You haven’t intentionally changed your diet or started a new exercise routine, yet your pants are getting looser and the number on the scale keeps going down. Should you celebrate — or start to worry?
While unexplained weight loss might seem like a welcome surprise (especially if you’re among the two out of three Americans who are overweight or obese), it’s often a red flag. Any number of conditions could turn out to be responsible for your unexplained weight loss: overactive thyroid, diabetes, cancer … the list goes on and on. And yes, rheumatoid arthritis (RA) is among the diseases that can cause weight loss.
To figure out what’s wrong, you and your doctor may need do some sleuthing, but weight loss probably won’t be your only clue. If RA is the culprit you’ll likely also have painful or swollen joints, fatigue, and trouble moving certain joints. Here are common symptoms of rheumatoid arthritis to be aware of.
RA probably isn’t the first disease that comes to mind when you think of unexplained weight loss, but there are a few reasons why RA sometimes causes people to lose weight.
“Early on, when the disease is active, there’s a lot of inflammation, and [weight loss] can be a side effect of inflammation,” says Joshua Baker, MD, assistant professor of rheumatology and epidemiology at the University of Pennsylvania and Philadelphia VA Medical Center.
More specifically, the same cytokines (inflammatory proteins that are part of your immune system) that wreak havoc on the joints of people with RA also impact metabolism and contribute to the breakdown of muscle. That could happen if you have RA but haven’t yet been diagnosed; if you’ve been newly diagnosed and treatment hasn’t had a chance to kick in; or if you’ve been living with RA for a while but your current treatment has stopped working.
Another reason rheumatoid arthritis can cause weight loss is that it can decrease your appetite, says Caroline A. Andrew, MD, a medical weight management specialist at the Hospital for Special Surgery in New York City. Aches and pains can be a factor as well: “If a person has significant joint pain and cannot move easily or exercise, there may be a loss of muscle mass, causing weight loss,” she says.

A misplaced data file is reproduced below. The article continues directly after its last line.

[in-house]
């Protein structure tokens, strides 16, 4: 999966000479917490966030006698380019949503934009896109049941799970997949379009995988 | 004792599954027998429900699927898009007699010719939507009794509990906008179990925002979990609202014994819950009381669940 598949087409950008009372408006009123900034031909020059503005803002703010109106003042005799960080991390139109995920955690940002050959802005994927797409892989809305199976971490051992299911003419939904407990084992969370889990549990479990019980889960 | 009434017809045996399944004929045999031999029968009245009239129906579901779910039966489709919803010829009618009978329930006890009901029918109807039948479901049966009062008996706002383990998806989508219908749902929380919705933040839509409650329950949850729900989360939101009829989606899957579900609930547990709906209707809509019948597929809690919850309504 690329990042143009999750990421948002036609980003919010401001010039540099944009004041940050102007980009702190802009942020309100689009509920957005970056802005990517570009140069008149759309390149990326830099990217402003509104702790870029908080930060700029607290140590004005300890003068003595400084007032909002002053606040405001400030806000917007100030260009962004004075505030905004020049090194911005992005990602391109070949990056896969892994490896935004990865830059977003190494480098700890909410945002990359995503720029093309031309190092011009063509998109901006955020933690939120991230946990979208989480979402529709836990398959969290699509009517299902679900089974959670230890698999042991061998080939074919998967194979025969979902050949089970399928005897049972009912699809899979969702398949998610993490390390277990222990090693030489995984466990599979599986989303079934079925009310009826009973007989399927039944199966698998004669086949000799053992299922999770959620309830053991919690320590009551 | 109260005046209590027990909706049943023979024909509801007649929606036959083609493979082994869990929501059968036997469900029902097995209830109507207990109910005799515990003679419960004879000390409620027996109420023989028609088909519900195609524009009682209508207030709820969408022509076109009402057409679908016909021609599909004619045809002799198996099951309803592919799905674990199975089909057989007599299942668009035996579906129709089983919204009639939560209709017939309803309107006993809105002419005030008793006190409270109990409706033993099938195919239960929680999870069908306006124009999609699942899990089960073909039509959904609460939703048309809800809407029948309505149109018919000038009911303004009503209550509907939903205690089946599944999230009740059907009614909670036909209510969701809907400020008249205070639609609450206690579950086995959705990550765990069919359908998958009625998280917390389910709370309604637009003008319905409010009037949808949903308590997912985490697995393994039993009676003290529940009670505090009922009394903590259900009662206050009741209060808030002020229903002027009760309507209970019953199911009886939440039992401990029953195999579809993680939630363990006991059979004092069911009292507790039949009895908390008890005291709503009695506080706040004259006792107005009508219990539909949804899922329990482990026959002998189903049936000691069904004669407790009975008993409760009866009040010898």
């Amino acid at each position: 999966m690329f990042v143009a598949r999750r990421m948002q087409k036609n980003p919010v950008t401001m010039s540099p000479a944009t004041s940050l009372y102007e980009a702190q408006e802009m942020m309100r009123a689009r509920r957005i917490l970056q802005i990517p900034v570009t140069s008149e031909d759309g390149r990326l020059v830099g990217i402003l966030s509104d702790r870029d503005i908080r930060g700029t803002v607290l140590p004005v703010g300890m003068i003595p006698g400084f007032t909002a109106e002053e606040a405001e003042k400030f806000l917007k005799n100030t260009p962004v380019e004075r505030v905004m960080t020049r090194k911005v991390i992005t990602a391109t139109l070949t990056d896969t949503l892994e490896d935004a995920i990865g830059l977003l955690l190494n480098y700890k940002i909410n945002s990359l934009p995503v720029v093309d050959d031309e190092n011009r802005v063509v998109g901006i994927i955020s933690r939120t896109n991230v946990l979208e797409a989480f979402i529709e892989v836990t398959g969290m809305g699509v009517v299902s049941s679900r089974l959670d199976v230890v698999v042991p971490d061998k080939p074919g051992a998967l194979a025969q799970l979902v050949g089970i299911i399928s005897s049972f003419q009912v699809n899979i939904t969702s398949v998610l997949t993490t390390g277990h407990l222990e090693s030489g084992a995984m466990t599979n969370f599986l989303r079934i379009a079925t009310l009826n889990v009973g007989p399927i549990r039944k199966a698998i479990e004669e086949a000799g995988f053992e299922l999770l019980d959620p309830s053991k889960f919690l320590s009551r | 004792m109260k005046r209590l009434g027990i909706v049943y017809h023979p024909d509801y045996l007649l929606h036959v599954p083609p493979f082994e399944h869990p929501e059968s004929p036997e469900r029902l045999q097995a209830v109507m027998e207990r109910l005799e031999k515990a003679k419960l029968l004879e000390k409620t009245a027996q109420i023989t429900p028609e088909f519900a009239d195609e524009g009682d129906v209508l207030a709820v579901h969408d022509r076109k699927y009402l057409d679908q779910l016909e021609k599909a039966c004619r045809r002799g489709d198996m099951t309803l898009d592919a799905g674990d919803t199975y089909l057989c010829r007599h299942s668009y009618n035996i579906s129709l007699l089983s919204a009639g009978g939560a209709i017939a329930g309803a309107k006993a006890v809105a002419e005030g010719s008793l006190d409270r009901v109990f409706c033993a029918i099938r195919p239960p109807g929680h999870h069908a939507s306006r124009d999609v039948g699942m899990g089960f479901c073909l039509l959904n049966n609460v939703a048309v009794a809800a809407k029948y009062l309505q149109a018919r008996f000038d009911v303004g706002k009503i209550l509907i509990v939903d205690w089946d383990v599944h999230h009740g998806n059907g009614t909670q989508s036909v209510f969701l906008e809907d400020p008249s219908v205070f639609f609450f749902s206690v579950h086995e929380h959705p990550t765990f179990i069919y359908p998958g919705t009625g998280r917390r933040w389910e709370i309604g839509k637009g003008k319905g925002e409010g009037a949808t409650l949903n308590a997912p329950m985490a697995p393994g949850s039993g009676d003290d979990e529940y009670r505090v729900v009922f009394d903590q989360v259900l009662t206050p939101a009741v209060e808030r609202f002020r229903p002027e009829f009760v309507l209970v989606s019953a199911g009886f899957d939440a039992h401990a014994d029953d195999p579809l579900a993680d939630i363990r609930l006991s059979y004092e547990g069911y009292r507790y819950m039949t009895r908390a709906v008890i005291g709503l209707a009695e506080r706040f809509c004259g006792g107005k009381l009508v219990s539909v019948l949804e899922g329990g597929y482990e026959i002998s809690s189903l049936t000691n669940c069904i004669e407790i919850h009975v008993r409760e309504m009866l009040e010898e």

Generally speaking, a newly diagnosed RA patient who was losing weight will start regaining weight once they begin treatment because the medication will address the underlying inflammation that was responsible for the weight loss.
“If RA symptoms improve with treatment, a person can start to do physical therapy and exercise and start to regain muscle mass. Appetite may also improve,” says Dr. Andrews.
However, all drugs have side effects, including RA medications. Depending on what you take — and how your body reacts to it — you might experience weight gain or weight loss. According to one 2016 study, the drug leflunomide (Arava), one type of disease-modifying anti-rheumatic drug (DMARD) for rheumatoid arthritis, is more apt to cause weight loss as a side effect than some other RA medications. It sometimes causes diarrhea, nausea, and upset stomach, all of which can exacerbate weight loss.